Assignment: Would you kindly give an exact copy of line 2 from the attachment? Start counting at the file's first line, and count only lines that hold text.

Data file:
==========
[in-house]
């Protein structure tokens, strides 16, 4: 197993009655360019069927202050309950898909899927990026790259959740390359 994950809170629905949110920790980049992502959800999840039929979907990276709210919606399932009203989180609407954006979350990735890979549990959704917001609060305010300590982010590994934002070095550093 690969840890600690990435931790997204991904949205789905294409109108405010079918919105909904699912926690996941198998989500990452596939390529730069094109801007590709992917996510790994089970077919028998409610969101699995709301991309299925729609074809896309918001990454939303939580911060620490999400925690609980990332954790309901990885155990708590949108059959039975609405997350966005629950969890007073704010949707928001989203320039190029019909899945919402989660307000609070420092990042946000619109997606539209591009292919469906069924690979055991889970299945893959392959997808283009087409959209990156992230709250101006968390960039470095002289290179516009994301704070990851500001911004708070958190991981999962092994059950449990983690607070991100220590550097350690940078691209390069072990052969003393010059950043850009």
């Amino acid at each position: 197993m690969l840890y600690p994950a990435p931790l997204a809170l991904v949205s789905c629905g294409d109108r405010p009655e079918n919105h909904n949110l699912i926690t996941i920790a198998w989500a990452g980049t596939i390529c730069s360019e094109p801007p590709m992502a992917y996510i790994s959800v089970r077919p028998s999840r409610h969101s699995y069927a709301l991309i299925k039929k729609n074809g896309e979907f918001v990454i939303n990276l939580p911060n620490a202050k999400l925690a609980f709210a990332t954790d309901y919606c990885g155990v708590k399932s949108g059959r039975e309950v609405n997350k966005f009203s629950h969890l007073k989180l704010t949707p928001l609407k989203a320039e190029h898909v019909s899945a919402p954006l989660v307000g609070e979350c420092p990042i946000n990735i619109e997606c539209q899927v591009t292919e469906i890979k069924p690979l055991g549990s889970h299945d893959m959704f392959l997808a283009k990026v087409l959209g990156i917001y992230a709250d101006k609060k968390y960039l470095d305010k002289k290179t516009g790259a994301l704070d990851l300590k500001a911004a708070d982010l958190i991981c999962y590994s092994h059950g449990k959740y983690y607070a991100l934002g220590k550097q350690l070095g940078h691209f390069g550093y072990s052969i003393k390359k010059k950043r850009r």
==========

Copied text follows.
């Protein structure tokens, strides 16, 4: 197993009655360019069927202050309950898909899927990026790259959740390359 994950809170629905949110920790980049992502959800999840039929979907990276709210919606399932009203989180609407954006979350990735890979549990959704917001609060305010300590982010590994934002070095550093 690969840890600690990435931790997204991904949205789905294409109108405010079918919105909904699912926690996941198998989500990452596939390529730069094109801007590709992917996510790994089970077919028998409610969101699995709301991309299925729609074809896309918001990454939303939580911060620490999400925690609980990332954790309901990885155990708590949108059959039975609405997350966005629950969890007073704010949707928001989203320039190029019909899945919402989660307000609070420092990042946000619109997606539209591009292919469906069924690979055991889970299945893959392959997808283009087409959209990156992230709250101006968390960039470095002289290179516009994301704070990851500001911004708070958190991981999962092994059950449990983690607070991100220590550097350690940078691209390069072990052969003393010059950043850009």